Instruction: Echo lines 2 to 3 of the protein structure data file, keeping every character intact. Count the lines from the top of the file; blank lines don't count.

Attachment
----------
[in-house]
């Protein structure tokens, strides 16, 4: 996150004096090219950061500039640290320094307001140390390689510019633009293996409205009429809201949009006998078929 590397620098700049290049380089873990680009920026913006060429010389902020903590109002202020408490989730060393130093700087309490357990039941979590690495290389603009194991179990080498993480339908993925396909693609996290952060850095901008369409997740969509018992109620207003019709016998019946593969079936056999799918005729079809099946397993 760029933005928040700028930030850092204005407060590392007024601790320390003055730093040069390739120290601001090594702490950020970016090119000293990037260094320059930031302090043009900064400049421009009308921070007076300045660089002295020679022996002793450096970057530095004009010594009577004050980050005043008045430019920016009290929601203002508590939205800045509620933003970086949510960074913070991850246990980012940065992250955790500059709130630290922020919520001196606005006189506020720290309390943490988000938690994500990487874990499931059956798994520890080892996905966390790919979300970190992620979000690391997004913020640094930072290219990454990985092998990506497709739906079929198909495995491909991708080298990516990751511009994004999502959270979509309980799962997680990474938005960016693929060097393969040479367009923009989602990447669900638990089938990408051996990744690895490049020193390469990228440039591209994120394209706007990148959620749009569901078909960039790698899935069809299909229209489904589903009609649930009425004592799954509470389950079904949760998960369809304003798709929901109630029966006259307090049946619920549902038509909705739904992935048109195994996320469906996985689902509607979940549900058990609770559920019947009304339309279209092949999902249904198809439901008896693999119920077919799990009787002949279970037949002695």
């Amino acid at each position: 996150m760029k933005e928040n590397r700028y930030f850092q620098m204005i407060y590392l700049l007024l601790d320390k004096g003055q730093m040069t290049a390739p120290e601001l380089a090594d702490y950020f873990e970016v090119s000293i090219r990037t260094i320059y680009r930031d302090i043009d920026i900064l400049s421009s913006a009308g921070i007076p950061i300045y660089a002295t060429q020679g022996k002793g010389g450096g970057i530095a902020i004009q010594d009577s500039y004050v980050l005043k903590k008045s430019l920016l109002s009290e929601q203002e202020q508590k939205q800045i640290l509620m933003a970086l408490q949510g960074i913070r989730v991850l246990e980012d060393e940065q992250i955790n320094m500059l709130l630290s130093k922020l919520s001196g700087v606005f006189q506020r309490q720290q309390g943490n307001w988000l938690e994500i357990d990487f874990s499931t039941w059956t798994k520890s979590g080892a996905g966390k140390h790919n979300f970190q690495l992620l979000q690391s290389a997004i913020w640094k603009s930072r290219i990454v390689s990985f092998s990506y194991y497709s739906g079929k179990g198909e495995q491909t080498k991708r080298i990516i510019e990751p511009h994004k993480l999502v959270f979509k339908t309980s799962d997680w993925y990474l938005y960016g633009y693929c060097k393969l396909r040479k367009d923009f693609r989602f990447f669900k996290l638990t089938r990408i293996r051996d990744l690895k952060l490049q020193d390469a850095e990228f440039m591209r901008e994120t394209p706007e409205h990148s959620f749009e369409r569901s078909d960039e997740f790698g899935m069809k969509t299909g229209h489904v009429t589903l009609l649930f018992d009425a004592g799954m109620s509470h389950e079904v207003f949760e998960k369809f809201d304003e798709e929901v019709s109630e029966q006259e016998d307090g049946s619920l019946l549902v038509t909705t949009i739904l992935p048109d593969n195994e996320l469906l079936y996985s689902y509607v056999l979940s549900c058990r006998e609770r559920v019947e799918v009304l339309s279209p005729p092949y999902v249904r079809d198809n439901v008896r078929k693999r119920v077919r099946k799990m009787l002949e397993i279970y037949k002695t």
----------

């Protein structure tokens, strides 16, 4: 996150004096090219950061500039640290320094307001140390390689510019633009293996409205009429809201949009006998078929 590397620098700049290049380089873990680009920026913006060429010389902020903590109002202020408490989730060393130093700087309490357990039941979590690495290389603009194991179990080498993480339908993925396909693609996290952060850095901008369409997740969509018992109620207003019709016998019946593969079936056999799918005729079809099946397993 760029933005928040700028930030850092204005407060590392007024601790320390003055730093040069390739120290601001090594702490950020970016090119000293990037260094320059930031302090043009900064400049421009009308921070007076300045660089002295020679022996002793450096970057530095004009010594009577004050980050005043008045430019920016009290929601203002508590939205800045509620933003970086949510960074913070991850246990980012940065992250955790500059709130630290922020919520001196606005006189506020720290309390943490988000938690994500990487874990499931059956798994520890080892996905966390790919979300970190992620979000690391997004913020640094930072290219990454990985092998990506497709739906079929198909495995491909991708080298990516990751511009994004999502959270979509309980799962997680990474938005960016693929060097393969040479367009923009989602990447669900638990089938990408051996990744690895490049020193390469990228440039591209994120394209706007990148959620749009569901078909960039790698899935069809299909229209489904589903009609649930009425004592799954509470389950079904949760998960369809304003798709929901109630029966006259307090049946619920549902038509909705739904992935048109195994996320469906996985689902509607979940549900058990609770559920019947009304339309279209092949999902249904198809439901008896693999119920077919799990009787002949279970037949002695």
């Amino acid at each position: 996150m760029k933005e928040n590397r700028y930030f850092q620098m204005i407060y590392l700049l007024l601790d320390k004096g003055q730093m040069t290049a390739p120290e601001l380089a090594d702490y950020f873990e970016v090119s000293i090219r990037t260094i320059y680009r930031d302090i043009d920026i900064l400049s421009s913006a009308g921070i007076p950061i300045y660089a002295t060429q020679g022996k002793g010389g450096g970057i530095a902020i004009q010594d009577s500039y004050v980050l005043k903590k008045s430019l920016l109002s009290e929601q203002e202020q508590k939205q800045i640290l509620m933003a970086l408490q949510g960074i913070r989730v991850l246990e980012d060393e940065q992250i955790n320094m500059l709130l630290s130093k922020l919520s001196g700087v606005f006189q506020r309490q720290q309390g943490n307001w988000l938690e994500i357990d990487f874990s499931t039941w059956t798994k520890s979590g080892a996905g966390k140390h790919n979300f970190q690495l992620l979000q690391s290389a997004i913020w640094k603009s930072r290219i990454v390689s990985f092998s990506y194991y497709s739906g079929k179990g198909e495995q491909t080498k991708r080298i990516i510019e990751p511009h994004k993480l999502v959270f979509k339908t309980s799962d997680w993925y990474l938005y960016g633009y693929c060097k393969l396909r040479k367009d923009f693609r989602f990447f669900k996290l638990t089938r990408i293996r051996d990744l690895k952060l490049q020193d390469a850095e990228f440039m591209r901008e994120t394209p706007e409205h990148s959620f749009e369409r569901s078909d960039e997740f790698g899935m069809k969509t299909g229209h489904v009429t589903l009609l649930f018992d009425a004592g799954m109620s509470h389950e079904v207003f949760e998960k369809f809201d304003e798709e929901v019709s109630e029966q006259e016998d307090g049946s619920l019946l549902v038509t909705t949009i739904l992935p048109d593969n195994e996320l469906l079936y996985s689902y509607v056999l979940s549900c058990r006998e609770r559920v019947e799918v009304l339309s279209p005729p092949y999902v249904r079809d198809n439901v008896r078929k693999r119920v077919r099946k799990m009787l002949e397993i279970y037949k002695t």